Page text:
“Desserts are the thing we are most proud of,” says co-owner Itamar Srulovich.
They met 10 years ago while working together in an Italian restaurant in Herzliya. Last summer, accomplished husband-and-wife chefs Itamar Srulovich and Sarit Packer took the plunge of opening their own 25-seat restaurant in a fashionable residential district of London.
Honey & Co. is already creating a buzz among British foodies.
• Email this article to friends or colleagues
• Share this article on Facebook or Twitter
• Write about and link to this article on your blog
• Local relevancy? Send this article to your local press
“The food here is stunning, alive with colour and texture,” gushed one critic. “This little Israeli-run café and takeaway only has a few seats, but they’re the most sought-after in Fitzrovia,” revealed another. “The cakes, enticingly displayed in the window, are true eye-candy.”
The self-taught Srulovich tells ISRAEL21c: “Desserts are the thing we are most proud of. Our cakes are sensational. My wife is a pastry genius — one of the best pastry chefs in the world.”
Before opening Honey & Co. with her husband, Packer was a pastry chef for the famed Israeli restaurateur Yotam Ottolenghi, and executive chef at one of his four successful London eateries. Everything at Honey & Co., from the breads to the jams, is made on premises from scratch.
A taste of home
While speaking with ISRAEL21c, Srulovich was making his signature special, stuffed grapevine leaves.
‘A lot of people just stopped making this, even in very traditional restaurants,” he says. “We take the time to do these labor-intensive traditional dishes, to hand-roll them and do them as they used to be done, and it’s delicious.”
Srulovich stopped short of sharing his recipe, but he did reveal that the leaves are “cooked with mint, leeks and grapes, stuffed with rice and loads of spices.”
Honey & Co. is not a kosher restaurant but it brings tastes of the Middle East to Britain. “It’s the food that we grew up on and wanted to eat — what we miss,” says Srulovich.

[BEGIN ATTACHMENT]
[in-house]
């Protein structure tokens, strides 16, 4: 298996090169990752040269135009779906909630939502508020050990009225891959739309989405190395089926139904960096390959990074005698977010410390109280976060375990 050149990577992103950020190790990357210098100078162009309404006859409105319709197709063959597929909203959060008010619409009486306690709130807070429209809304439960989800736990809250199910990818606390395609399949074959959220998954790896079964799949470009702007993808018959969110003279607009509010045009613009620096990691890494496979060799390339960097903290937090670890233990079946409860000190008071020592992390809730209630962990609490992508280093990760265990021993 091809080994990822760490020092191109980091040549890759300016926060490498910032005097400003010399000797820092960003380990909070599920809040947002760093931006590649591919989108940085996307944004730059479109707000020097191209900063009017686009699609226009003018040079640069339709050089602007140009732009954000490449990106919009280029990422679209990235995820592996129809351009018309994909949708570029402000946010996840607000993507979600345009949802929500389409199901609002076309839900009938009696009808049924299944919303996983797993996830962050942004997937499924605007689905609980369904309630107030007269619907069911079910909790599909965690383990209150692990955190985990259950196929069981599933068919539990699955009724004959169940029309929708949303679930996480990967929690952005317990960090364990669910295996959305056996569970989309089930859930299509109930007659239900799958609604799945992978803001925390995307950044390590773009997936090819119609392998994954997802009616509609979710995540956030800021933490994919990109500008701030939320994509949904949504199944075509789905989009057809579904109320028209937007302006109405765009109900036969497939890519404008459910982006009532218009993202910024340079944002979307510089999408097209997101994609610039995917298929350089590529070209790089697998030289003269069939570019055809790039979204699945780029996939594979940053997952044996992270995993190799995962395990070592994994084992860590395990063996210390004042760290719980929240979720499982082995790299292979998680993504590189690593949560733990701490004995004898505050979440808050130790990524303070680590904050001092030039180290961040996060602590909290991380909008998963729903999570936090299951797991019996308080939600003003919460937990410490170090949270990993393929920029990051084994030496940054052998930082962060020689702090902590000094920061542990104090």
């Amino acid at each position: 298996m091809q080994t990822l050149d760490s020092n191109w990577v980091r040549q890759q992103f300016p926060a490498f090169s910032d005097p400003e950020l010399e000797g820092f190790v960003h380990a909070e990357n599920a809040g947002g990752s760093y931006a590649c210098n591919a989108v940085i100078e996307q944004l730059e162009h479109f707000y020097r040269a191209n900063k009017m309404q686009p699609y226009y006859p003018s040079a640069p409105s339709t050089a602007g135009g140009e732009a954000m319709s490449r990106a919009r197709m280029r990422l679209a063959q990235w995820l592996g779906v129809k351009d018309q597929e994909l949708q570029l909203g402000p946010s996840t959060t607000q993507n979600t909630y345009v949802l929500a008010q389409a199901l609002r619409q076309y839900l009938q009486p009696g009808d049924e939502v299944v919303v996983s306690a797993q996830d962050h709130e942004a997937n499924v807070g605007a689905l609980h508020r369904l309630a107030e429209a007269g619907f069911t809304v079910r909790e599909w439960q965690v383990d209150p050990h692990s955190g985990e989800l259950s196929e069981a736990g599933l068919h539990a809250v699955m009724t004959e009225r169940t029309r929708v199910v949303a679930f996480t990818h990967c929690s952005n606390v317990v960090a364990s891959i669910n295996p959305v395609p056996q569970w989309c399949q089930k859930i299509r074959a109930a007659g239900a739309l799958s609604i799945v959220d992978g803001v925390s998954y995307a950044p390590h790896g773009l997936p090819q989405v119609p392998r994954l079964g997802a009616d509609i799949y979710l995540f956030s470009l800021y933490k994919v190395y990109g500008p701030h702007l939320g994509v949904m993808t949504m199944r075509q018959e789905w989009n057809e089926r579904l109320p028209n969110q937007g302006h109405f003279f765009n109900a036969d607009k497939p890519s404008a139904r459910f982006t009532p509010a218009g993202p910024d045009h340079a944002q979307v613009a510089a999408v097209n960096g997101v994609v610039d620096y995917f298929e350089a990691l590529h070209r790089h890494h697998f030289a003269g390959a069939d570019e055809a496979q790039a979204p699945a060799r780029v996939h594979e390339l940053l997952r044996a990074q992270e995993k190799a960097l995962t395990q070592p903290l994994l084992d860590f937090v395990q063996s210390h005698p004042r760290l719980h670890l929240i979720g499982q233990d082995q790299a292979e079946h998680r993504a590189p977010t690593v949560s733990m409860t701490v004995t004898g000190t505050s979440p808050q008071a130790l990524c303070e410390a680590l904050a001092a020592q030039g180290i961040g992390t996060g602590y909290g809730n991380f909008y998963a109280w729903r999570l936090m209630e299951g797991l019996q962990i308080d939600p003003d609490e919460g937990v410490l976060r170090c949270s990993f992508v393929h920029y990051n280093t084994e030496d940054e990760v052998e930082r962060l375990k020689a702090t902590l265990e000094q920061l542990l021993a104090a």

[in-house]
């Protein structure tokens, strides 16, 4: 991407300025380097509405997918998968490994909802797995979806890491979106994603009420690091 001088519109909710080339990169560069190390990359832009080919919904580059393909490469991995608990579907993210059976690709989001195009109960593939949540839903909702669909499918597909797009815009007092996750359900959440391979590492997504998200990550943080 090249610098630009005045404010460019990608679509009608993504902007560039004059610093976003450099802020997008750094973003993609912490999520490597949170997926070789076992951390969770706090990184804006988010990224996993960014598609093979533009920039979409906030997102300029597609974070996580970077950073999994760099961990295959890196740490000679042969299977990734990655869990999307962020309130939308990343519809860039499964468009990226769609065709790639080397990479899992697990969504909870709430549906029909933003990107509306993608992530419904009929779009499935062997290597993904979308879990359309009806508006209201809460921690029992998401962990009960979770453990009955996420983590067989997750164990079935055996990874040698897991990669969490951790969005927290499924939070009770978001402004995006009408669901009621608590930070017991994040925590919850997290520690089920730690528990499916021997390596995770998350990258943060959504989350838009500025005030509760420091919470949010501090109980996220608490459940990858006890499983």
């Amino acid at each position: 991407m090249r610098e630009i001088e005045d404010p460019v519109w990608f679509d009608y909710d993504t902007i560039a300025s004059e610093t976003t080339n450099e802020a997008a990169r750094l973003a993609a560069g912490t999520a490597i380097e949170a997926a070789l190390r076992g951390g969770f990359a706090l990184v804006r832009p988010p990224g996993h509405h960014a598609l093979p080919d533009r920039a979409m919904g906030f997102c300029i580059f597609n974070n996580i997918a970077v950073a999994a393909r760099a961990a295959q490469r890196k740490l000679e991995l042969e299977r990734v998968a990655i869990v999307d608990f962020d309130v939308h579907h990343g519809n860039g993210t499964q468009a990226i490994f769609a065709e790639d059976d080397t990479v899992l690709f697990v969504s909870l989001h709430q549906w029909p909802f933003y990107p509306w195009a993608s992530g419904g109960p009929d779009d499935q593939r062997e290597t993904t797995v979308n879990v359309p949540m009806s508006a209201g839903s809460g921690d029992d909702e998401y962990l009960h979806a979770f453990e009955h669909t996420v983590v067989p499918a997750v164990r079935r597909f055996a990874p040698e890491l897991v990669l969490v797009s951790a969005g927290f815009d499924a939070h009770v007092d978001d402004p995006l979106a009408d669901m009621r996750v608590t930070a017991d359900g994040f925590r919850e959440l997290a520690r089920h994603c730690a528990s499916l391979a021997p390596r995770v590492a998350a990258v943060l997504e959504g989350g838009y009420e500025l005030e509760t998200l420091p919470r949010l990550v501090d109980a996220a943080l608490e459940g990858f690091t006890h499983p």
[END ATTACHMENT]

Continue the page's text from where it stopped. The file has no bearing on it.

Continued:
Some of the ever-changing menu choices have included beetroot marinated in Corinthian wine vinegar, watermelon-pistachio-mint salad, and slow-cooked lamb shank with rose petals, topped with spicy Yemenite s’chug.
Srulovich grew up in an ethnically diverse Jerusalem neighborhood, with a father of Eastern European heritage and a mother from Egyptian and Yemenite stock. “We had all the food traditions of all the communities in a small place,” he says.
Comfortable in London
Packer was born and raised in the Haifa area to parents who had immigrated from England. She went to culinary school in her parents’ native country, and when she and Srulovich married in 2004 they took off for London with the notion of doing some world travel and opening a restaurant one day. They never left.
“We like it here,” says Srulovich, who worked as a private chef during the two years the 30-something couple was scouting locations for Honey & Co. “We feel happy and comfortable in London.”
They chose the out-of-the-way location for its small, homey atmosphere. “It was perfect for us. It’s very residential with a community feel to it. We wanted to be a neighborhood place.”
Srulovich says that what really sets their restaurant apart is the amount of care that goes into the cooking. During their early days in London they felt frustrated when they could not find the quality of ingredients they knew from home. “Now we can source the good stuff according to how we know things should taste,” says Srulovich.
“Nobody else gets the ingredients we get. Most of our produce is from Italy, Spain and France, as well as Turkey, Egypt and Morocco. Most of our herbs are from Israel. When we can get from Israel, we definitely try, because Israeli produce is superb.”